My friend, artist Richard Dupont produces work that merges technology with more traditional artistic methods such as painting and sculpture.
Several years ago he used a laser scanner to create nine nude sculptural figures that were exact replicas of a body
at different stages over a 5-year period. They were displayed in the street level courtyard at Lever House. This spring, he has two shows that
showcase his incredible range of work. Right before the openings, Richard sat down to discuss his artistic beginnings, his inspiration,
and the amazing new project he has planned for Manhattan’s Columbus Circle.
When did you first know you wanted to become an artist?
I hadn’t really considered it until I was pulled aside by a teacher in high school who strongly encouraged the idea.
You have two exhibits this spring, tell us about your show Going Around by Passing Through at the Carolina Nitsch Project Room.
This installation is very process and materials oriented. They are basically these large hanging rubber “skins” made by brushing rubber over a form and then
pulling them off and hanging them on the wall. You see everything at once—inside, outside, front and back.
Tell us about your other show, Shadow Work at Tracy Williams. How it is different?
If the Nitsch show is raw, then this one is cooked. Shadow Work has many references, from Jungian psychology to surveying and surveillance.
A number of the works are large topographic maps that I have either created or altered in various ways. I have also made some
very exciting new pieces by laser scanning some simple little burlap and gesso paintings that I made, and then
enlarging them by 500% and casting them in resin and marble dust.
Where did you draw inspiration for your recent work?
It’s an intuitive process that grows out of extensive reading and previous work, and then waiting for ideas to come.
Sometimes things arise out of mistakes in the studio, and sometimes the process is more of an execution of an idea.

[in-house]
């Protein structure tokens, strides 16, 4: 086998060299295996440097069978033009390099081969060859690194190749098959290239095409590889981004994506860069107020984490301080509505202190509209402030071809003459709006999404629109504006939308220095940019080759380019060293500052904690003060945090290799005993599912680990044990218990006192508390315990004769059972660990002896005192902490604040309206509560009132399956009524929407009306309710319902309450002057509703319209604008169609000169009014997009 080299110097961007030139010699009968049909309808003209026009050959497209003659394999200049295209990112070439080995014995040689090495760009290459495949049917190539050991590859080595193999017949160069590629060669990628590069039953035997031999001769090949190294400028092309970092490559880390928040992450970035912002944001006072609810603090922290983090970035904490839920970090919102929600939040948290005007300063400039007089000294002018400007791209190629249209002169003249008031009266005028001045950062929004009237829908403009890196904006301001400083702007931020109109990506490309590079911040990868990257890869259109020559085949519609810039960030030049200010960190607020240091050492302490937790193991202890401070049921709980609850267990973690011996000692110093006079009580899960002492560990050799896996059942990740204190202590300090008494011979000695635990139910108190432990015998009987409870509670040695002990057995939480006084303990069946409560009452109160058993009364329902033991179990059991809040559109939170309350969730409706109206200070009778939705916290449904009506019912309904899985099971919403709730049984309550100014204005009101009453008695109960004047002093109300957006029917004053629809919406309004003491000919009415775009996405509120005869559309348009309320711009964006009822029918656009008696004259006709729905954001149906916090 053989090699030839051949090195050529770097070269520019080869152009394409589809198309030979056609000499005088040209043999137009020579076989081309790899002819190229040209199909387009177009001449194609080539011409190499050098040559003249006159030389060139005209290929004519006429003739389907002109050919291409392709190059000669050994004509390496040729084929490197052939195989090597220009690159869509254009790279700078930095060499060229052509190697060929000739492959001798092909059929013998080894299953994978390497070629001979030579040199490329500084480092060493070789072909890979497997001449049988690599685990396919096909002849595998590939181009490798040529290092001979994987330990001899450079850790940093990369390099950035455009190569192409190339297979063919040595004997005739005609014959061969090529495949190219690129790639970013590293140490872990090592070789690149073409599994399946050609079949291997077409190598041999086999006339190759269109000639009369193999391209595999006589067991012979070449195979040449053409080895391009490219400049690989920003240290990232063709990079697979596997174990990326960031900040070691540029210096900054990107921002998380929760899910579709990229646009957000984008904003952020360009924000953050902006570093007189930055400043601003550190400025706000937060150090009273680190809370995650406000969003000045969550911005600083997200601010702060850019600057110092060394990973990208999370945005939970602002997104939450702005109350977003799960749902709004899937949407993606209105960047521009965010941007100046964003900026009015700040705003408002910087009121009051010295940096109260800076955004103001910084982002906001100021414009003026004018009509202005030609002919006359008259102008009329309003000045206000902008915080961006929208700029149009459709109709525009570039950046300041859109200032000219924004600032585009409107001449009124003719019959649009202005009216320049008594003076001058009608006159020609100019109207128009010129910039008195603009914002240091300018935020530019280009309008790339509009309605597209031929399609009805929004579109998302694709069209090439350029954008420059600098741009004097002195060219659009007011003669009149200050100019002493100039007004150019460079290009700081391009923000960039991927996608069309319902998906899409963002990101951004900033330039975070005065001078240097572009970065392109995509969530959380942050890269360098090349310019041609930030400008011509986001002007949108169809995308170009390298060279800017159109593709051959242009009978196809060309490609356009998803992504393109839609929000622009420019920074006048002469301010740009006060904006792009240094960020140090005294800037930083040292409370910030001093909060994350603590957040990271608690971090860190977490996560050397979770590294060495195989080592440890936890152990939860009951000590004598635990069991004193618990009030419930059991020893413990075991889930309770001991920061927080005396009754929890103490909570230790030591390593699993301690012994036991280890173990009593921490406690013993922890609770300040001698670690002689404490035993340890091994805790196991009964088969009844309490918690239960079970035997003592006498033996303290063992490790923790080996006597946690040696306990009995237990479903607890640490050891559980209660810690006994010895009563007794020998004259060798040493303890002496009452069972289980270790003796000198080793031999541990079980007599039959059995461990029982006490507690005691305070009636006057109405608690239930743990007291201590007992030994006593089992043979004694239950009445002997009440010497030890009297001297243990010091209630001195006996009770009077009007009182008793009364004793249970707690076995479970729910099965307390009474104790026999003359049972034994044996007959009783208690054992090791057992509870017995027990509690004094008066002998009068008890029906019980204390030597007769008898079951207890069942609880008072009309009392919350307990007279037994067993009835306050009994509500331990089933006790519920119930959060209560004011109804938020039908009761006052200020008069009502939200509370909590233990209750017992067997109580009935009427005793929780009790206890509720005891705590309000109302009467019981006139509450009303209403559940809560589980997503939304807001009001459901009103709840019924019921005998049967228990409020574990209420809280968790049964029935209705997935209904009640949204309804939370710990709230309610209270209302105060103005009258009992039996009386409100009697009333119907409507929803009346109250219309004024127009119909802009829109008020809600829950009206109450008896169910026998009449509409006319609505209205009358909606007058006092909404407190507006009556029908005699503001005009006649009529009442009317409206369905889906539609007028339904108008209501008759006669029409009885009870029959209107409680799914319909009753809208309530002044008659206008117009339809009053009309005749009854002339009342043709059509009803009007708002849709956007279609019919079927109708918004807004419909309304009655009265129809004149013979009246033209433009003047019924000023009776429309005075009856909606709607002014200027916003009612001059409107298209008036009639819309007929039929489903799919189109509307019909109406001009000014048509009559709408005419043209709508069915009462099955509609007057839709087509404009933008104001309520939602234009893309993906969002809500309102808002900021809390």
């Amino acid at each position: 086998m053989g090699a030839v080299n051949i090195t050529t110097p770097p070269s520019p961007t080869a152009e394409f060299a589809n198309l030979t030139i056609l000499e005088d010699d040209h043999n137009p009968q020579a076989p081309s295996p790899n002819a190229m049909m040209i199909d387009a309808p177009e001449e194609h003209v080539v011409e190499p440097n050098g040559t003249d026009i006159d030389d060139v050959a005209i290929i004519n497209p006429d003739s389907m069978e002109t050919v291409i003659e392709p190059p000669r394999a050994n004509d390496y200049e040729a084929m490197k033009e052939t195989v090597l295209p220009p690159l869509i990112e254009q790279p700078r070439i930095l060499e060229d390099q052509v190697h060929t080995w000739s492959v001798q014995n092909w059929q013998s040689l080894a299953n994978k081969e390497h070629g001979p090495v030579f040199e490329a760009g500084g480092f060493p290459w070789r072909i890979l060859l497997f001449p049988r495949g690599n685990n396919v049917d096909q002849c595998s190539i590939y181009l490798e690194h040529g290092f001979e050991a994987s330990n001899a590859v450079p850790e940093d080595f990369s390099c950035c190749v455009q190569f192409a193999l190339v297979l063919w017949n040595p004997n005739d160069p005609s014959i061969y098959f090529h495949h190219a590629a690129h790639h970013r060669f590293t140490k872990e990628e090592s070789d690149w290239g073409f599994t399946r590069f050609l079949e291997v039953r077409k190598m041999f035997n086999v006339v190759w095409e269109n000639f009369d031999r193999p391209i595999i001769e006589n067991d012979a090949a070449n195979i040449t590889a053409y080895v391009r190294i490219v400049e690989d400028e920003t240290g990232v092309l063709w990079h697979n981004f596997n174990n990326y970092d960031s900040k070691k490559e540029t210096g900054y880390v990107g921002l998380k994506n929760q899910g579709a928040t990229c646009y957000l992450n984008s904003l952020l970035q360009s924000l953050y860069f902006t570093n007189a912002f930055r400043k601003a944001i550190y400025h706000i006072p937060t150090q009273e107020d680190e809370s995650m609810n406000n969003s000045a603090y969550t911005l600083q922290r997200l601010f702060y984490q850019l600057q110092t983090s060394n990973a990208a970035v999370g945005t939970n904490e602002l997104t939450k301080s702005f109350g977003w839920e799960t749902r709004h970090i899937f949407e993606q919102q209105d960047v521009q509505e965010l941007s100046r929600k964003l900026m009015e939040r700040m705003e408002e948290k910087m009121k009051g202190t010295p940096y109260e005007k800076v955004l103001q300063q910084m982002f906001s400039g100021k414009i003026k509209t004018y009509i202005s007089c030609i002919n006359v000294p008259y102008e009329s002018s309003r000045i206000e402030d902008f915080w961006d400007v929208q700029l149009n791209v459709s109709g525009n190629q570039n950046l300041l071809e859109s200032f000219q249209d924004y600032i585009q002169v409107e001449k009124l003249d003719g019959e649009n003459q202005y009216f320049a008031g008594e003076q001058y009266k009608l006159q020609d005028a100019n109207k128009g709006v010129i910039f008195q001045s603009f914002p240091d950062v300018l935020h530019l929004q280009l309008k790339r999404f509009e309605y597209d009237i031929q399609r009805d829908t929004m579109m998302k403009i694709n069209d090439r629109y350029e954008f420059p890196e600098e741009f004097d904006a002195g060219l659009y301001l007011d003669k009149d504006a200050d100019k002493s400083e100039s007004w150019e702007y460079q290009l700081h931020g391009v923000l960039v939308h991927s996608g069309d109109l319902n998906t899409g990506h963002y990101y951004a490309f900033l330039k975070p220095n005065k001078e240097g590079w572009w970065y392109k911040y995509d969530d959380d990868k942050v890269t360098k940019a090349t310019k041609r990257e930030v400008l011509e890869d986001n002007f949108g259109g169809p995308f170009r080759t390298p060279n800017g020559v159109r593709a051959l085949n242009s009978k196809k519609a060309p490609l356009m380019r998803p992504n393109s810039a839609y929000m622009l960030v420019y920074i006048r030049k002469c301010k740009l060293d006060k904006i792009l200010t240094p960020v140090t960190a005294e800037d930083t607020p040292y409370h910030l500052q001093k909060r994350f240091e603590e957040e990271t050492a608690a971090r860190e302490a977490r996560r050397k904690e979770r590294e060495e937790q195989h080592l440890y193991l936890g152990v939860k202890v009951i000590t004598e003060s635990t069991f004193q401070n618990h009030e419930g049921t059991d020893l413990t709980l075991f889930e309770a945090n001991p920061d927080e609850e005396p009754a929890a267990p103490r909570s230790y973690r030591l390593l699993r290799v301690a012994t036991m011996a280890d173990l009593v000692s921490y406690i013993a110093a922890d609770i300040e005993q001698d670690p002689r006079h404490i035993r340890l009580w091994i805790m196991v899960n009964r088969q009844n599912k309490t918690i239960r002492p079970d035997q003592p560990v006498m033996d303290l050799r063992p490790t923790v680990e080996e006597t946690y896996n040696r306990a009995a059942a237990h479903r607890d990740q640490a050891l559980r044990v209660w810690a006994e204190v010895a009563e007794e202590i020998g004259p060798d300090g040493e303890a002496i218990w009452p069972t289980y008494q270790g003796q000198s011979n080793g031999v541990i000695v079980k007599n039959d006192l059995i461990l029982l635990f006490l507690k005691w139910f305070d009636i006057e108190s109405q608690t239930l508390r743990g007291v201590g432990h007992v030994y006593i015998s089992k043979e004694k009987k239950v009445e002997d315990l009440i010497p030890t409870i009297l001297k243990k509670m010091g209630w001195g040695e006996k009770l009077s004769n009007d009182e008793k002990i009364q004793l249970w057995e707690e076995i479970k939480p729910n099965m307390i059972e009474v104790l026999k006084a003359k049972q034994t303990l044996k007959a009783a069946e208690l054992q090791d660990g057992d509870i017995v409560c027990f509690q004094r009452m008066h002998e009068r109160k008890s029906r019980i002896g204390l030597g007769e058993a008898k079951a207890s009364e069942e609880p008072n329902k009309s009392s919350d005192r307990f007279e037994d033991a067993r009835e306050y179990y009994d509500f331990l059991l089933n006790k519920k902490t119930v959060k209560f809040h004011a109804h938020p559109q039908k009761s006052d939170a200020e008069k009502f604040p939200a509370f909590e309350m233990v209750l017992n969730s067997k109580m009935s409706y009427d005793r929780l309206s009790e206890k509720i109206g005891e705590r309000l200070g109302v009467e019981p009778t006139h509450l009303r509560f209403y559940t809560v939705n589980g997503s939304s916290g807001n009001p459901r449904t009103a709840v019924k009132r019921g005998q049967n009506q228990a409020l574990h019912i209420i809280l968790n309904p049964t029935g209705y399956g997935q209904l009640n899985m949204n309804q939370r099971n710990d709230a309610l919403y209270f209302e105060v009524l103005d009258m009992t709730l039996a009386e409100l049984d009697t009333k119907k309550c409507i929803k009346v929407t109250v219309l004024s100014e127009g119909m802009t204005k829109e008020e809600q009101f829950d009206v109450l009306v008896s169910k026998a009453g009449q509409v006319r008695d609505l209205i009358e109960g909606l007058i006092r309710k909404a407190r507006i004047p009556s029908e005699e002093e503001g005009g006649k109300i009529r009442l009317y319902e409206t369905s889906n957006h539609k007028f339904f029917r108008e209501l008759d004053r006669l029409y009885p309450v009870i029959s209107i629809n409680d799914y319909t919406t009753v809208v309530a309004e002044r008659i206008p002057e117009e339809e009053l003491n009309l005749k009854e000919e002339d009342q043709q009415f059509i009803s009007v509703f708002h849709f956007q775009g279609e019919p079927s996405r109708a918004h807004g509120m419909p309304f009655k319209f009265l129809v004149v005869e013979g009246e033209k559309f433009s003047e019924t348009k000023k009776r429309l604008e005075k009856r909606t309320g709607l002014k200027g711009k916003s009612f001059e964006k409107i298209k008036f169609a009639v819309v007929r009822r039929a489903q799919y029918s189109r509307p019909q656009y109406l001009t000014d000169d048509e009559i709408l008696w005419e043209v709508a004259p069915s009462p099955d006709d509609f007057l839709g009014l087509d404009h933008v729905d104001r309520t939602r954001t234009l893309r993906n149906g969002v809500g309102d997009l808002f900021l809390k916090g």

These shows have quite a bit of both.
What do you hope people will take away from your work after seeing it?
The desire to see more.
The two shows demonstrate what an incredible range you have as an artist,
why is it important to you to have such variety in your work?
It’s not planned. That’s just the way my process works.
Some of your work combines technology with more traditional artistic methods—what do you like about pairing the two?
These are the techniques and processes of our time in terms of design and architecture, as well as industrial and military operations—
scanners, GPS systems, industrial printers and computer assisted fabrication.
This fall, your work will be included in Out of Hand (Materializing the Postdigital) at New York’s Museum of Arts and Design.
Tell us about the work that you have in that show.
I will have a large sculpture from 2008 in the show. They have also approached me to present a major new large scale sculpture
to be installed in front of the museum on Columbus Circle. It will be a 15-foot tall cast aluminium form
based on a scan of one of the hanging rubber “skins” in the Carolina Nitsch show.
How does New York inspire your work?
I was born here. But I have lived in New York City since 1977 when I moved back with my mother and brother. I was 8 years old.
The peculiar dynamics never cease to surprise. The energy is infectious, but it is also corrosive. I love to be here, but I also love to leave.
What is next for you?
I have started to work in Maine in the summer in an empty boat hanger, and I will be working up there in late July and August.
I will also be working on the large sculpture for Columbus Circle.
Going Around by Passing Through at the Carolina Nitsch Project Room, 534 west 22nd Street
will be on display May 2nd through June 29th
Shadow Work at Tracy Williams, Ltd., 521 West 23rd Street,
will be on display from May 2nd through June 28th